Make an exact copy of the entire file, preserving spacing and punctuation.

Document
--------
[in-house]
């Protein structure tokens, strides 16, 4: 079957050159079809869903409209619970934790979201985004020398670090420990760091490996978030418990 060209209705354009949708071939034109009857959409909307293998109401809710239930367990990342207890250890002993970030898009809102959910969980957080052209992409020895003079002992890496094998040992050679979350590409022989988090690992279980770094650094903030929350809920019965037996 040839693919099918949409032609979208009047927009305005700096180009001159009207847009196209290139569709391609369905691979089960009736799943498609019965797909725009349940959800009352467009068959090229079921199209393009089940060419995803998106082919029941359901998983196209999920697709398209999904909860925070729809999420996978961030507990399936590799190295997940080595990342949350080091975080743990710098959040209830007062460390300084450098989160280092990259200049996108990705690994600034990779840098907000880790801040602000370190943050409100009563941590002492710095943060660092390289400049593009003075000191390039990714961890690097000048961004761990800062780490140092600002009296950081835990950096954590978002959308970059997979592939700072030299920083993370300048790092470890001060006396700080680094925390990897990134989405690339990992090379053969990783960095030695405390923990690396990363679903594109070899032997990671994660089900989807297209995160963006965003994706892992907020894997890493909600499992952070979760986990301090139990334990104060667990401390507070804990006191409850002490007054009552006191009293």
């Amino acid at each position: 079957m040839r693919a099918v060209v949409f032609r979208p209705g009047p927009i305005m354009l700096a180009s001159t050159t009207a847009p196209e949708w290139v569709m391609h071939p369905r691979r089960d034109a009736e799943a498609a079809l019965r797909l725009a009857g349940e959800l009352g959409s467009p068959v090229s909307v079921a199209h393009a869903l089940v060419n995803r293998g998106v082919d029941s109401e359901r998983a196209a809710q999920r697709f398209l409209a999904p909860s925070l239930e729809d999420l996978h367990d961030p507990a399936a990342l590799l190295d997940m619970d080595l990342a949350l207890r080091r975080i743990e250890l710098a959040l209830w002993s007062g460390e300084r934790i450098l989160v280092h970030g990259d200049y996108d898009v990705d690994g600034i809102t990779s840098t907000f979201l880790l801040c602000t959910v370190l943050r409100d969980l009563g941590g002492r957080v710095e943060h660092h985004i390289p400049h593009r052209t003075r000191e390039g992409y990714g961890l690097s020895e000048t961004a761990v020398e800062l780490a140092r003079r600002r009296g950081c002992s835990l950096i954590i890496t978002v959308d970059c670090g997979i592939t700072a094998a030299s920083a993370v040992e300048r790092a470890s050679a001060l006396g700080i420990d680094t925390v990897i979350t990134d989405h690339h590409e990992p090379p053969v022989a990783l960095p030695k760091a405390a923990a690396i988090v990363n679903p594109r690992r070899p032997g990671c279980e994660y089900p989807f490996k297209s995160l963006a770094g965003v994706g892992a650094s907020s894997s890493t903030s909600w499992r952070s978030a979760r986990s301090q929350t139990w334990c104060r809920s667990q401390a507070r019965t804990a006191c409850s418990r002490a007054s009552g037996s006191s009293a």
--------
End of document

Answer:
[in-house]
């Protein structure tokens, strides 16, 4: 079957050159079809869903409209619970934790979201985004020398670090420990760091490996978030418990 060209209705354009949708071939034109009857959409909307293998109401809710239930367990990342207890250890002993970030898009809102959910969980957080052209992409020895003079002992890496094998040992050679979350590409022989988090690992279980770094650094903030929350809920019965037996 040839693919099918949409032609979208009047927009305005700096180009001159009207847009196209290139569709391609369905691979089960009736799943498609019965797909725009349940959800009352467009068959090229079921199209393009089940060419995803998106082919029941359901998983196209999920697709398209999904909860925070729809999420996978961030507990399936590799190295997940080595990342949350080091975080743990710098959040209830007062460390300084450098989160280092990259200049996108990705690994600034990779840098907000880790801040602000370190943050409100009563941590002492710095943060660092390289400049593009003075000191390039990714961890690097000048961004761990800062780490140092600002009296950081835990950096954590978002959308970059997979592939700072030299920083993370300048790092470890001060006396700080680094925390990897990134989405690339990992090379053969990783960095030695405390923990690396990363679903594109070899032997990671994660089900989807297209995160963006965003994706892992907020894997890493909600499992952070979760986990301090139990334990104060667990401390507070804990006191409850002490007054009552006191009293």
């Amino acid at each position: 079957m040839r693919a099918v060209v949409f032609r979208p209705g009047p927009i305005m354009l700096a180009s001159t050159t009207a847009p196209e949708w290139v569709m391609h071939p369905r691979r089960d034109a009736e799943a498609a079809l019965r797909l725009a009857g349940e959800l009352g959409s467009p068959v090229s909307v079921a199209h393009a869903l089940v060419n995803r293998g998106v082919d029941s109401e359901r998983a196209a809710q999920r697709f398209l409209a999904p909860s925070l239930e729809d999420l996978h367990d961030p507990a399936a990342l590799l190295d997940m619970d080595l990342a949350l207890r080091r975080i743990e250890l710098a959040l209830w002993s007062g460390e300084r934790i450098l989160v280092h970030g990259d200049y996108d898009v990705d690994g600034i809102t990779s840098t907000f979201l880790l801040c602000t959910v370190l943050r409100d969980l009563g941590g002492r957080v710095e943060h660092h985004i390289p400049h593009r052209t003075r000191e390039g992409y990714g961890l690097s020895e000048t961004a761990v020398e800062l780490a140092r003079r600002r009296g950081c002992s835990l950096i954590i890496t978002v959308d970059c670090g997979i592939t700072a094998a030299s920083a993370v040992e300048r790092a470890s050679a001060l006396g700080i420990d680094t925390v990897i979350t990134d989405h690339h590409e990992p090379p053969v022989a990783l960095p030695k760091a405390a923990a690396i988090v990363n679903p594109r690992r070899p032997g990671c279980e994660y089900p989807f490996k297209s995160l963006a770094g965003v994706g892992a650094s907020s894997s890493t903030s909600w499992r952070s978030a979760r986990s301090q929350t139990w334990c104060r809920s667990q401390a507070r019965t804990a006191c409850s418990r002490a007054s009552g037996s006191s009293a």